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  • On the Purpose of Life

    Posted on January 29th, 2018 Helian 9 comments

    There is no purpose to your life other than the purpose you choose to give it.

    Is your goal the brotherhood of all mankind?  Is your goal human flourishing?  Is your goal a just and democratic society?  Is your goal to serve some God or gods?  The first cause of all of these goals, and any others you can think of, may be found in innate emotions and predispositions that exist because they evolved.  They did not evolve for a purpose.  They exist because at some time that was likely quite different from the present, they happened to increase the odds that the responsible genes would survive and reproduce.  They are the foundation that gives rise to every single human aspiration, no matter how noble or sublime that aspiration is imagined to be.

    There is no objective reason why the goals and aspirations of a Plato or a Kant are more worthy, more legitimate, or more morally good than the goals and purposes of a thief or a murderer.  In the end, every human being on the planet is merely seeking to satisfy emotional whims that he has interpreted or tried to make sense of in one way or another.  Any individual’s assumption that his goals are intrinsically superior to or more right and proper in themselves than the goals of others is a delusion.  The universe doesn’t care.

    What does that imply concerning what our goals should be, or what we really ought to do?  Nothing!  Nothing, that is, unless we are speaking of what some individual should do or ought to do to satisfy some idiosyncratic whim that cannot possibly be objectively more legitimate or praiseworthy than the whim of any other individual.

    How, then, do we choose what are goals and purposes will be.  After all, we will have them regardless, because it is our nature to have them.  In the end, all of us must decide for ourselves.  However, in choosing them I personally think it is useful to be aware of the above fundamental facts.  The alternative is to stumble blindly through life, chasing mirages, clueless as to what is really motivating us and why.  Again, purely from my personal point of view, that does not seem an attractive alternative.  Blind stumbling tends to be self-destructive, not to mention inconvenient to others.  I personally find it incongruous and disturbing to witness the spectacle of emotions and passions inspiring people to pursue ends that are the precise opposite of the ends that account for the existence of those emotions and passions to begin with.

    I personally pursue goals and purposes that seem to me in harmony with the fundamental reason that my goals and purposes exist to begin with.  In other words, my basic goal in life has been to survive and reproduce.  Beyond that, I seek first to promote the survival of my species, and beyond that the survival of biological life in general.  These goals seem noble and sublime enough to me personally.  Our very existence seems to me improbable and awe-inspiring.  Think of how complex and intelligent we are, and of all our highly developed senses and abilities.  Look in a mirror and consider the fact that a creature like you could have evolved from inanimate matter.  Think of the mind-boggling length of time it took for that to happen, and the conditions that were necessary for it to occur in the first place.  Stunning!  We are all final links in an unbroken chain of life that began with direct ancestors that existed billions of years ago.  There are millions of links in the chain, and all of those links succeeded in generating new links, so that the chain would remain unbroken through all that incredible gulf of time.  Under the circumstances, my personal purpose seems obvious to me.  Don’t break the chain!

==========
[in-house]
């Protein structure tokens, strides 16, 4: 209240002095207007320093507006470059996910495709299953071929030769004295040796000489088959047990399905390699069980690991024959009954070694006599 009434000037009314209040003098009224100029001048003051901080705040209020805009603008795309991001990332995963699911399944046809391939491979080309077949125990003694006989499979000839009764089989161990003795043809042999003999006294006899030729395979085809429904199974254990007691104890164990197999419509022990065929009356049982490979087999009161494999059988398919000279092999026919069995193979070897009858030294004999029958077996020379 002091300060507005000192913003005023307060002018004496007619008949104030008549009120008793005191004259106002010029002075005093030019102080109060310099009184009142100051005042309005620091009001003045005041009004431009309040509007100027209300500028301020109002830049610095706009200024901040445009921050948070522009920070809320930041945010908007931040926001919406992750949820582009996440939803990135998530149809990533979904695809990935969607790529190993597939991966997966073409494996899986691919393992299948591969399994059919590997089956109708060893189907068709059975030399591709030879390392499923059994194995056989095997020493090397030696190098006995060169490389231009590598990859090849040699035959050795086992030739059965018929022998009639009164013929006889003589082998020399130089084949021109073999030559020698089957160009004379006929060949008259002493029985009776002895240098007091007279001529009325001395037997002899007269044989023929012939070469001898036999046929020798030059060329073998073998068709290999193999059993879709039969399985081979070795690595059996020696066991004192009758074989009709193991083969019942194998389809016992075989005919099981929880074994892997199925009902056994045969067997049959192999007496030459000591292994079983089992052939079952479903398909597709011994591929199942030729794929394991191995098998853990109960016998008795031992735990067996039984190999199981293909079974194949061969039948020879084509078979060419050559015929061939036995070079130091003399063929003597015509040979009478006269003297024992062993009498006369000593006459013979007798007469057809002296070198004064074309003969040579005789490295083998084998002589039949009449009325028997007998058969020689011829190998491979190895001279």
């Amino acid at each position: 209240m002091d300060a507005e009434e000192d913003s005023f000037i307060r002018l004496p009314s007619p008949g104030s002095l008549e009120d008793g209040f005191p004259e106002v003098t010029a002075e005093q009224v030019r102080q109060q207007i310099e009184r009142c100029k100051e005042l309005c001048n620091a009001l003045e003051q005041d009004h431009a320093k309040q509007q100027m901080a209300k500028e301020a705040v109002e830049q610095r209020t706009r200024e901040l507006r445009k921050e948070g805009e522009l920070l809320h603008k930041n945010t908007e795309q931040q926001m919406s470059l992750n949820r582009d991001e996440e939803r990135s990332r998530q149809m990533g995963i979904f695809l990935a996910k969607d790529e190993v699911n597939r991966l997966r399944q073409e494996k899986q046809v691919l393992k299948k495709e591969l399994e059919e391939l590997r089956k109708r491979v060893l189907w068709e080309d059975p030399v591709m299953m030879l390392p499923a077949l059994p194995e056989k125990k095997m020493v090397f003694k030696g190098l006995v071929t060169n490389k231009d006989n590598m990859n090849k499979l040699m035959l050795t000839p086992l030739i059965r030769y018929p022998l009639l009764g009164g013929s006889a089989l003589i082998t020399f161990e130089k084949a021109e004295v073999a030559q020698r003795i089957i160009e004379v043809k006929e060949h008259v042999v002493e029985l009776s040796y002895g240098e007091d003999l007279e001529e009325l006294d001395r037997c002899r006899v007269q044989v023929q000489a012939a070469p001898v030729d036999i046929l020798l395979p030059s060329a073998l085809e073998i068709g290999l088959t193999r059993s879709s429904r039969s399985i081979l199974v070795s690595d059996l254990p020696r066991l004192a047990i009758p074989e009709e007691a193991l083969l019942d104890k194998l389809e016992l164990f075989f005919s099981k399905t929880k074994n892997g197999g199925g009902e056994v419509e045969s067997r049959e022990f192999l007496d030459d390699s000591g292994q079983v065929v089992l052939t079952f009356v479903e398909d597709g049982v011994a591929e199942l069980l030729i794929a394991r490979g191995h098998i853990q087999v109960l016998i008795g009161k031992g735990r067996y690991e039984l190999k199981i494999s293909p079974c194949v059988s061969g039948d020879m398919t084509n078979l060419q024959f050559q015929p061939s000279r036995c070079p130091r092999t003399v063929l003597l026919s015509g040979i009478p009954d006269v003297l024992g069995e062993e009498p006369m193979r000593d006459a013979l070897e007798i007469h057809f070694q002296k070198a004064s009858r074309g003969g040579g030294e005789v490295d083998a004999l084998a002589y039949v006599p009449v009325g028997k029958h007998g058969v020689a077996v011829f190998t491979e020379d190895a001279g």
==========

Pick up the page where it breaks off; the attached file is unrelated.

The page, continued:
There is no objective reason why these purposes of mine are any more good, legitimate, or worthy than any alternatives whatsoever.  They are not intrinsically better than the purposes of an anti-natalist, a suicide bomber, or a celibate priest.  However, for personal reasons, I would prefer that, as others pursue their purposes, they at least be aware of what is actually motivating them.  It might lead them to consider whether blindly breaking the chain, destroying themselves and harming others in the process, is really a goal worth pursuing after all.

     

    9 responses to “On the Purpose of Life” RSS icon

    • As you said, we have to find our purpose of life for ourselves, and every one is equally meaningful (or meaningless). One sees continuing the billions years old chain of life as his highest duty, another could see stopping the wheel of misery and pointless suffering that was turning for billion years as the most noble cause. You have just reinveted existentialism.

      In this case, why you care about the purposes of other people and want to persuade them to “reconsider”?

    • I think you might be a bit lazy here with the truth. It might seem picky, but for people believing in God your advice and statements might actually condemn people to hell. I’m not an Expert on that and I don’t think you should change your advice. But I think you should tell others what you know and what you don’t. I think this would align well with your goals as I understand them. So – do you KNOW that there is no God and that there is no objective morality?

    • I think the number of things we KNOW for sure is very limited. I do not KNOW there is no God, nor do I KNOW there is no objective morality. I have merely reasoned about those things to the best of my ability and concluded that it is very probable that they are true. We can’t live as vegetables, paralyzed because we don’t know positively exactly what’s true and what’s not. I do the best I can to discover the truth, then act according to what seems to me to be the truth until I discover otherwise.